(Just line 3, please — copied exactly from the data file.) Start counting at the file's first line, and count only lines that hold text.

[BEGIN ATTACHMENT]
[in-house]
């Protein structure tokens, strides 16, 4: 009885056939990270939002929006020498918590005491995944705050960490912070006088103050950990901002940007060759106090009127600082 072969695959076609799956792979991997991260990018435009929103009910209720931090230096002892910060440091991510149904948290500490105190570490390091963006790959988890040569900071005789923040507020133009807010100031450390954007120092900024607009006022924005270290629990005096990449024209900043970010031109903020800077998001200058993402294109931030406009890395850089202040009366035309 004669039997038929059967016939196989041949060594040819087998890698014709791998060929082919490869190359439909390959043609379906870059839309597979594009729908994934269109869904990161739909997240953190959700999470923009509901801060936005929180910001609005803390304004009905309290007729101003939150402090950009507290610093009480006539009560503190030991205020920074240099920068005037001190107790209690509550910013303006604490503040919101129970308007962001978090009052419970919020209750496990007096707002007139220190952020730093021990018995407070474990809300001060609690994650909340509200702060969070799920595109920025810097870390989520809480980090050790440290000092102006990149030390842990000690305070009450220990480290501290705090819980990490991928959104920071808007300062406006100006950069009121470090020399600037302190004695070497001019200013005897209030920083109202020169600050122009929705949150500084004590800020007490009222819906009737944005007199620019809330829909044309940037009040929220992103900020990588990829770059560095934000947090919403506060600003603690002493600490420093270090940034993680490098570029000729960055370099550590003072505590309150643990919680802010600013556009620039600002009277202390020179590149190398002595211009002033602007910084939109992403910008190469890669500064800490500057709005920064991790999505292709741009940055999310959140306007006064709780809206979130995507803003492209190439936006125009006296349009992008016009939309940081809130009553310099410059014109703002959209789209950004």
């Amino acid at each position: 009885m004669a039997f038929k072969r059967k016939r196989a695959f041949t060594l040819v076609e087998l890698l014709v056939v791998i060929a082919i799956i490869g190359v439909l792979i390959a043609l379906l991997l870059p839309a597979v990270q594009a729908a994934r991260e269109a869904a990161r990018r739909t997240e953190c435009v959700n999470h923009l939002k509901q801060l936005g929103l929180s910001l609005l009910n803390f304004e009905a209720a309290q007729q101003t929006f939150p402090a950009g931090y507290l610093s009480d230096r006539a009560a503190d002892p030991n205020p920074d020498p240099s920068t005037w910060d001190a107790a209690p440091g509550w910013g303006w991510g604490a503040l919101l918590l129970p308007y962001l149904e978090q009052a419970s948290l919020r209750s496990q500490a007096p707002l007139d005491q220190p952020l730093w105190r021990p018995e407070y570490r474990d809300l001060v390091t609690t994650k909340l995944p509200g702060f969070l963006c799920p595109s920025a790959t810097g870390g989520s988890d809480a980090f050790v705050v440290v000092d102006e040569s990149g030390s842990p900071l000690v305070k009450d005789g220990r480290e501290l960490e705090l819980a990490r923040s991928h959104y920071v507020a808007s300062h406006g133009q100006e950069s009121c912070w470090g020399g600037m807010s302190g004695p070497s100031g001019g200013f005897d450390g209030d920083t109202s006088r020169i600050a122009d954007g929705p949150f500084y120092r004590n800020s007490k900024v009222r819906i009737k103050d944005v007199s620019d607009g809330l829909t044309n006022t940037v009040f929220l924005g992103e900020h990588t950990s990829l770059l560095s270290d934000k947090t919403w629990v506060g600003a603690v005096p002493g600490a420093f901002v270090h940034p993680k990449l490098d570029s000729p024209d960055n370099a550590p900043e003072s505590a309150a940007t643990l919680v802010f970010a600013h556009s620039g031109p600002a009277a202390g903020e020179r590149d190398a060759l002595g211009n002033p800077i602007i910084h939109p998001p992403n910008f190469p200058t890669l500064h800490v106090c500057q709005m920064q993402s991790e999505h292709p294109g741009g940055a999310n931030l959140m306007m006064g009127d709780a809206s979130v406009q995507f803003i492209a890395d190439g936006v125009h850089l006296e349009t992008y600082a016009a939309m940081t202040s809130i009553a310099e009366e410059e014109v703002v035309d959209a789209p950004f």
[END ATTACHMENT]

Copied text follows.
């Amino acid at each position: 009885m004669a039997f038929k072969r059967k016939r196989a695959f041949t060594l040819v076609e087998l890698l014709v056939v791998i060929a082919i799956i490869g190359v439909l792979i390959a043609l379906l991997l870059p839309a597979v990270q594009a729908a994934r991260e269109a869904a990161r990018r739909t997240e953190c435009v959700n999470h923009l939002k509901q801060l936005g929103l929180s910001l609005l009910n803390f304004e009905a209720a309290q007729q101003t929006f939150p402090a950009g931090y507290l610093s009480d230096r006539a009560a503190d002892p030991n205020p920074d020498p240099s920068t005037w910060d001190a107790a209690p440091g509550w910013g303006w991510g604490a503040l919101l918590l129970p308007y962001l149904e978090q009052a419970s948290l919020r209750s496990q500490a007096p707002l007139d005491q220190p952020l730093w105190r021990p018995e407070y570490r474990d809300l001060v390091t609690t994650k909340l995944p509200g702060f969070l963006c799920p595109s920025a790959t810097g870390g989520s988890d809480a980090f050790v705050v440290v000092d102006e040569s990149g030390s842990p900071l000690v305070k009450d005789g220990r480290e501290l960490e705090l819980a990490r923040s991928h959104y920071v507020a808007s300062h406006g133009q100006e950069s009121c912070w470090g020399g600037m807010s302190g004695p070497s100031g001019g200013f005897d450390g209030d920083t109202s006088r020169i600050a122009d954007g929705p949150f500084y120092r004590n800020s007490k900024v009222r819906i009737k103050d944005v007199s620019d607009g809330l829909t044309n006022t940037v009040f929220l924005g992103e900020h990588t950990s990829l770059l560095s270290d934000k947090t919403w629990v506060g600003a603690v005096p002493g600490a420093f901002v270090h940034p993680k990449l490098d570029s000729p024209d960055n370099a550590p900043e003072s505590a309150a940007t643990l919680v802010f970010a600013h556009s620039g031109p600002a009277a202390g903020e020179r590149d190398a060759l002595g211009n002033p800077i602007i910084h939109p998001p992403n910008f190469p200058t890669l500064h800490v106090c500057q709005m920064q993402s991790e999505h292709p294109g741009g940055a999310n931030l959140m306007m006064g009127d709780a809206s979130v406009q995507f803003i492209a890395d190439g936006v125009h850089l006296e349009t992008y600082a016009a939309m940081t202040s809130i009553a310099e009366e410059e014109v703002v035309d959209a789209p950004f």